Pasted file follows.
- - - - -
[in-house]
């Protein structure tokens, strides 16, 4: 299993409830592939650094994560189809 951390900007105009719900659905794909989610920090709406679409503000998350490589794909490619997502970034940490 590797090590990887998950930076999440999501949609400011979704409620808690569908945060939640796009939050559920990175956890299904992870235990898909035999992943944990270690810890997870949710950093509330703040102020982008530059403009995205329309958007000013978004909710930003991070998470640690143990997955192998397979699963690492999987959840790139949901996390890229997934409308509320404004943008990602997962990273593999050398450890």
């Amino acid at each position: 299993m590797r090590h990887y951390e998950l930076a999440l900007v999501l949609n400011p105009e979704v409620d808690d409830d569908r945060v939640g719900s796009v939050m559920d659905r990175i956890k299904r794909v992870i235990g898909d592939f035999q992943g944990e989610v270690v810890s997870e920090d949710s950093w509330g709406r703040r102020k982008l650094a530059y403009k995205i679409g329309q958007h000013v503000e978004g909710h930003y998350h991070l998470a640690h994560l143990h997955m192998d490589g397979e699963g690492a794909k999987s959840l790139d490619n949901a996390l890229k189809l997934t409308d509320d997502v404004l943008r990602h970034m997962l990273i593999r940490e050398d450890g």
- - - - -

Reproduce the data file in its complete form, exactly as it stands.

[in-house]
């Protein structure tokens, strides 16, 4: 299993409830592939650094994560189809 951390900007105009719900659905794909989610920090709406679409503000998350490589794909490619997502970034940490 590797090590990887998950930076999440999501949609400011979704409620808690569908945060939640796009939050559920990175956890299904992870235990898909035999992943944990270690810890997870949710950093509330703040102020982008530059403009995205329309958007000013978004909710930003991070998470640690143990997955192998397979699963690492999987959840790139949901996390890229997934409308509320404004943008990602997962990273593999050398450890």
């Amino acid at each position: 299993m590797r090590h990887y951390e998950l930076a999440l900007v999501l949609n400011p105009e979704v409620d808690d409830d569908r945060v939640g719900s796009v939050m559920d659905r990175i956890k299904r794909v992870i235990g898909d592939f035999q992943g944990e989610v270690v810890s997870e920090d949710s950093w509330g709406r703040r102020k982008l650094a530059y403009k995205i679409g329309q958007h000013v503000e978004g909710h930003y998350h991070l998470a640690h994560l143990h997955m192998d490589g397979e699963g690492a794909k999987s959840l790139d490619n949901a996390l890229k189809l997934t409308d509320d997502v404004l943008r990602h970034m997962l990273i593999r940490e050398d450890g």